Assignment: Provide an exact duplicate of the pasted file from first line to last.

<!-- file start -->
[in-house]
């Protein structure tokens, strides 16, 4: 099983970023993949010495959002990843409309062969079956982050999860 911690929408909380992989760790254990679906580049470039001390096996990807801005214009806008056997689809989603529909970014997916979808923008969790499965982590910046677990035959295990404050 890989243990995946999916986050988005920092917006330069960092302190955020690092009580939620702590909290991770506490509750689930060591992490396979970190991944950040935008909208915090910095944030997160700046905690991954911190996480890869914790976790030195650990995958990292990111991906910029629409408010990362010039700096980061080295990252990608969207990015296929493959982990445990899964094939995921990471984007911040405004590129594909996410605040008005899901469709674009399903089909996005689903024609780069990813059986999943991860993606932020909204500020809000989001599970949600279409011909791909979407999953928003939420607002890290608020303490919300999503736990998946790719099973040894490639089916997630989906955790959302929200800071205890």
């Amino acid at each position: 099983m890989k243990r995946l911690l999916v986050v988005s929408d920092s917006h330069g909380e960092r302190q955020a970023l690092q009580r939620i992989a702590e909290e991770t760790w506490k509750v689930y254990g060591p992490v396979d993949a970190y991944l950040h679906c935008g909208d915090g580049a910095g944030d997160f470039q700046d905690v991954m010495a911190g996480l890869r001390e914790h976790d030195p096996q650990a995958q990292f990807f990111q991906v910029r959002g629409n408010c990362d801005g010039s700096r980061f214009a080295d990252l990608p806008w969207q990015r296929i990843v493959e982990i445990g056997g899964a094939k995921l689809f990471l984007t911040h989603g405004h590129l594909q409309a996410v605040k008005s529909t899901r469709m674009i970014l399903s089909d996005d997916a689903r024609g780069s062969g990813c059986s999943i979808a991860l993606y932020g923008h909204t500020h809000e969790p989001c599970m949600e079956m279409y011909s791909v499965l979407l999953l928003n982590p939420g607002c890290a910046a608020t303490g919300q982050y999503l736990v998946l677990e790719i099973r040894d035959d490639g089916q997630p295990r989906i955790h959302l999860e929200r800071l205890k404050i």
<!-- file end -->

[in-house]
């Protein structure tokens, strides 16, 4: 099983970023993949010495959002990843409309062969079956982050999860 911690929408909380992989760790254990679906580049470039001390096996990807801005214009806008056997689809989603529909970014997916979808923008969790499965982590910046677990035959295990404050 890989243990995946999916986050988005920092917006330069960092302190955020690092009580939620702590909290991770506490509750689930060591992490396979970190991944950040935008909208915090910095944030997160700046905690991954911190996480890869914790976790030195650990995958990292990111991906910029629409408010990362010039700096980061080295990252990608969207990015296929493959982990445990899964094939995921990471984007911040405004590129594909996410605040008005899901469709674009399903089909996005689903024609780069990813059986999943991860993606932020909204500020809000989001599970949600279409011909791909979407999953928003939420607002890290608020303490919300999503736990998946790719099973040894490639089916997630989906955790959302929200800071205890």
């Amino acid at each position: 099983m890989k243990r995946l911690l999916v986050v988005s929408d920092s917006h330069g909380e960092r302190q955020a970023l690092q009580r939620i992989a702590e909290e991770t760790w506490k509750v689930y254990g060591p992490v396979d993949a970190y991944l950040h679906c935008g909208d915090g580049a910095g944030d997160f470039q700046d905690v991954m010495a911190g996480l890869r001390e914790h976790d030195p096996q650990a995958q990292f990807f990111q991906v910029r959002g629409n408010c990362d801005g010039s700096r980061f214009a080295d990252l990608p806008w969207q990015r296929i990843v493959e982990i445990g056997g899964a094939k995921l689809f990471l984007t911040h989603g405004h590129l594909q409309a996410v605040k008005s529909t899901r469709m674009i970014l399903s089909d996005d997916a689903r024609g780069s062969g990813c059986s999943i979808a991860l993606y932020g923008h909204t500020h809000e969790p989001c599970m949600e079956m279409y011909s791909v499965l979407l999953l928003n982590p939420g607002c890290a910046a608020t303490g919300q982050y999503l736990v998946l677990e790719i099973r040894d035959d490639g089916q997630p295990r989906i955790h959302l999860e929200r800071l205890k404050i």